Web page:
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5.0 out of 5 stars A spectacular 1930's MGM blockbuster, September 14, 2005
This review is from: The Great Ziegfeld (DVD)
Covering forty years of a man's life from 1893 until 1932 in a hugely engrossing 184 minutes of screen time (plus intermission), THE GREAT ZIEGFELD (1936, MGM) is the summit of the so-called Golden Age of Hollywood, a "guilty pleasure" masterpiece, and a richly deserved Best Picture Oscar winner. Nothing could be more suitable for family viewing now, except for the length with working people and students who have to get to bed after homework. Maybe a Friday or Saturday night. The life story of Broadway showman Florenz Ziegfeld, Jr. (a wonderfully cast William Powell), the film opens at the 1893 Chicago World's Fair with a young Ziegfeld ("Flo") promoting a strong man named Sandow (Nat Pendleton). His main competition across the midway is Billings (Frank Morgan) with a dancing girl named Little Egypt. Billings and Flo will become lifetime friends from this beginning.

Around the 45 minute mark of a slow first hour, undeserved Oscar winner Luise Rainer shows up as Gay 90s European singer Anna Held. (Rainer is very good in the supporting role, but no match for Best Actress competitors Greta Garbo in CAMILLE or Carole Lombard in MY MAN GODFREY.) Held's big number is "It's Delightful to be Married." Off-stage, she seemingly becomes Ziegfeld's first wife.

THE GREAT ZIEGFELD becomes absolutely spectacular in its second hour-and for a full hour. Dazzlingly choreographed back to back musical numbers include the Oscar-winning "A Pretty Girl is Like a Melody", "You Never Looked So Beautiful Before", and the mind-blowingly lavish "Wonderful You". Only one studio in Hollywood could have made this fabulously entertaining movie that keeps topping itself with musical numbers for half an hour on either side on a theatrical intermission. (Entr'acte and prologue music have been restored to the VHS tape version I am reviewing.) It is all enthralling and exhausting.

At the beginning of the third hour, second-billed Myrna Loy finally shows up as Billie Burke at a party and soon marries Flo. (This confuses me. The real Burke was still alive in 1936. She was the Good Witch three years later in THE WIZARD OF OZ. Why didn't she play herself here?) Billings is still around as a pleasant pest to borrow money for rival stage productions. For Barbra Streisand fans, the real Fanny Brice shows up for a few fun scenes. And Anna Held divorces Flo over seeming adultery with a vain showgirl named Audrey (Virginia Bruce). Then she has a telephone scene that is one of the most overrated scenes for me in Hollywood's history as she congratulates Flo on his marriage to Billie. (One undistinguished telephone scene, and she wins a Best Actress Oscar over Garbo and Lombard?!)

The last 45 minutes of THE GREAT ZIEGFELD has Harriet Hocter play herself for another opulent musical number, "A Circus Should Be Bigger in a Ziegfeld Show." A young lady from the film's first half hour, Sally, gets a show named after her. We are up to the 1920s, and Ziegfeld has four shows running on Broadway at the same time. (One, RIO RITA, he personally supervised the 1929 film of. It shows up now and then on Turner Classic Movies.) Billings and Flo both go broke in The Great Crash. The movie ends with the great showman's poignant death in 1932.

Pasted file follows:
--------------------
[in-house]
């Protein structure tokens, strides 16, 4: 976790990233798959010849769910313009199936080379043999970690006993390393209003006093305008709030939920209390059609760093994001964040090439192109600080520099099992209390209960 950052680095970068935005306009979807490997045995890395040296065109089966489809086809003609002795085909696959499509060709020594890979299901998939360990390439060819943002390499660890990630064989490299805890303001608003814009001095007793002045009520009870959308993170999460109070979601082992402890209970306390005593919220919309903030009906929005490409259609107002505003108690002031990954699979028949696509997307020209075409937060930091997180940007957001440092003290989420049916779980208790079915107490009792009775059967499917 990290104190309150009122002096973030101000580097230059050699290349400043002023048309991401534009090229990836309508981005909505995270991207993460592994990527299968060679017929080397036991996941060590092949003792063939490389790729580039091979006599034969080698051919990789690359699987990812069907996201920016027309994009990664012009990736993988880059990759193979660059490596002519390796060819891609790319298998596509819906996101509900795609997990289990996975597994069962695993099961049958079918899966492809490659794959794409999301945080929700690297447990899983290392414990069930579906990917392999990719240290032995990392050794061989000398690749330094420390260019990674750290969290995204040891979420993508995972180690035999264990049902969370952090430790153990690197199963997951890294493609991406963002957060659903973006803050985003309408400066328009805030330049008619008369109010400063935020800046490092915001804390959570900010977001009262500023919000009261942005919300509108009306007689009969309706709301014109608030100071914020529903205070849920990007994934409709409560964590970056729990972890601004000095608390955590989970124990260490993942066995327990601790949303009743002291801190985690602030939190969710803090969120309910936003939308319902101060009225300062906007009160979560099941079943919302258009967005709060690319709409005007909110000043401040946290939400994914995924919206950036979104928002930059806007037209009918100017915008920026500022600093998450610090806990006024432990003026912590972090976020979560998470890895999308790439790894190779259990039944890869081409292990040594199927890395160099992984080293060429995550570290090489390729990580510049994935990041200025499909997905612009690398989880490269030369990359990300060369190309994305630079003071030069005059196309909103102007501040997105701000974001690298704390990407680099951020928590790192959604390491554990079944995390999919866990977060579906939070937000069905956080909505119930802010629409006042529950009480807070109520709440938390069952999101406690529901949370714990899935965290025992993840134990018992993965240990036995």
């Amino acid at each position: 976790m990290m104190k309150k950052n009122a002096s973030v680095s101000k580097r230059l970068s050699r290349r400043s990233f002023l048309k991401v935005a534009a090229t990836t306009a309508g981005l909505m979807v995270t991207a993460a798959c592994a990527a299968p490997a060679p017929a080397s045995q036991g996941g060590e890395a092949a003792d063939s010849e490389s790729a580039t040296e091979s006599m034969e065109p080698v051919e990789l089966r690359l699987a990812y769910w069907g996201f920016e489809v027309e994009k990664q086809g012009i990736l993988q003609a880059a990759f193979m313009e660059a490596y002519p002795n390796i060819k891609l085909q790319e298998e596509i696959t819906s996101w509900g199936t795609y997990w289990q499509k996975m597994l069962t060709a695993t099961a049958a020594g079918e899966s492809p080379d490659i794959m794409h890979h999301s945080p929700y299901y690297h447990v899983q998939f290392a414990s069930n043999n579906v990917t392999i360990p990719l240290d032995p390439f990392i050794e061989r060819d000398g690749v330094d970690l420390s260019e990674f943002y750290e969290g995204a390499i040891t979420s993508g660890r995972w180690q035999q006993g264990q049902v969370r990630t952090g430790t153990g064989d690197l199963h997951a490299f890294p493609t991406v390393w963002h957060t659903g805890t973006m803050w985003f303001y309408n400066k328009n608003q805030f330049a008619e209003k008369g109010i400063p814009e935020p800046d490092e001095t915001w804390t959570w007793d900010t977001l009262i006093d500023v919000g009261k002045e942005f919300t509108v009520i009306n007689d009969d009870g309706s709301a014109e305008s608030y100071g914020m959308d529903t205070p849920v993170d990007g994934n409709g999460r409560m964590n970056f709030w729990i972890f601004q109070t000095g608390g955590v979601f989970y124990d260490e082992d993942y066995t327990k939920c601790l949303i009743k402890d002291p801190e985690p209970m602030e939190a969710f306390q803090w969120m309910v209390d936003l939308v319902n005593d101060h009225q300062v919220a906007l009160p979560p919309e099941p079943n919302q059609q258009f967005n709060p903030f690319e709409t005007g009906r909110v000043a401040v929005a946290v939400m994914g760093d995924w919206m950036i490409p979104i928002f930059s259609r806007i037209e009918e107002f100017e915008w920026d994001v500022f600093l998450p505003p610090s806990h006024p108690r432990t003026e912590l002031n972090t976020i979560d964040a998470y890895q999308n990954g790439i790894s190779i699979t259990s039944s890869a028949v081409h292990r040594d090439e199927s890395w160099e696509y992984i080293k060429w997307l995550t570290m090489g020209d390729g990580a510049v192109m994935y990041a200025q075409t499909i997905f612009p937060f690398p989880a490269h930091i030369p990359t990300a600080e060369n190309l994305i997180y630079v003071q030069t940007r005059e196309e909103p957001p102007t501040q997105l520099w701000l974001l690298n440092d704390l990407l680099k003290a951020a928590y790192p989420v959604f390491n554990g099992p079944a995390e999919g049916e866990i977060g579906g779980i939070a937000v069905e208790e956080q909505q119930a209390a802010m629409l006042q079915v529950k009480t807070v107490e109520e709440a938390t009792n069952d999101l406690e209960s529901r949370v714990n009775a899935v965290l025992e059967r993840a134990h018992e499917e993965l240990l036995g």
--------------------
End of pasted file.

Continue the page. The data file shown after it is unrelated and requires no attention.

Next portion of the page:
This MGM blockbuster, mammoth even by today's standards, was produced by Hunt Stromberg, directed by Robert Z. Leonard, and written by William Anthony McGuire. In 1936, William Powell appeared in not just this cinematic sparkler, but also AFTER THE THIN MAN (also with Loy), MY MAN GODFREY (Oscar nomination), and LIBELED LADY (again with Loy). It is a stupendous product of the Hollywood factory and star systems, and again it is about perfect for family viewing--complete with an intermission if you need to do its 184 minutes in two nights.

(Reviewed from restored roadshow VHS videocassette.)
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Showing 1-2 of 2 posts in this discussion
Initial post: May 29, 2009 7:16:15 PM PDT
P. Anderson says:
Totally disagree about Luise Rainer--first, it is not a "supporting" role--it is one of the primary roles of the film and one that I--and many others--come back to even though the rest of the film, while enjoyable, pales totally compared to Ms. Rainer's transcendent performance. Sorry you don't appreciate it.

And why would Bille Burke want to play herself in a dramatized version of her personal life? Makes no artistic sense. I'm glad someone else played her. Artists then aren't like those of these days--who can't separate their public personas from their personal lives.

Posted on Jul 12, 2010 6:53:25 AM PDT
Maypay says:
Luise Rainer perfectly encompassed the character with extraordinary emotional range and depth. I also totally disagree. The telephone scene for me is not even the highlight. It is how she fully fleshed out the character to a believeable person. You get the feeling that she could be other than her off stage persona which I don't think is true of Lombard or Garbo.
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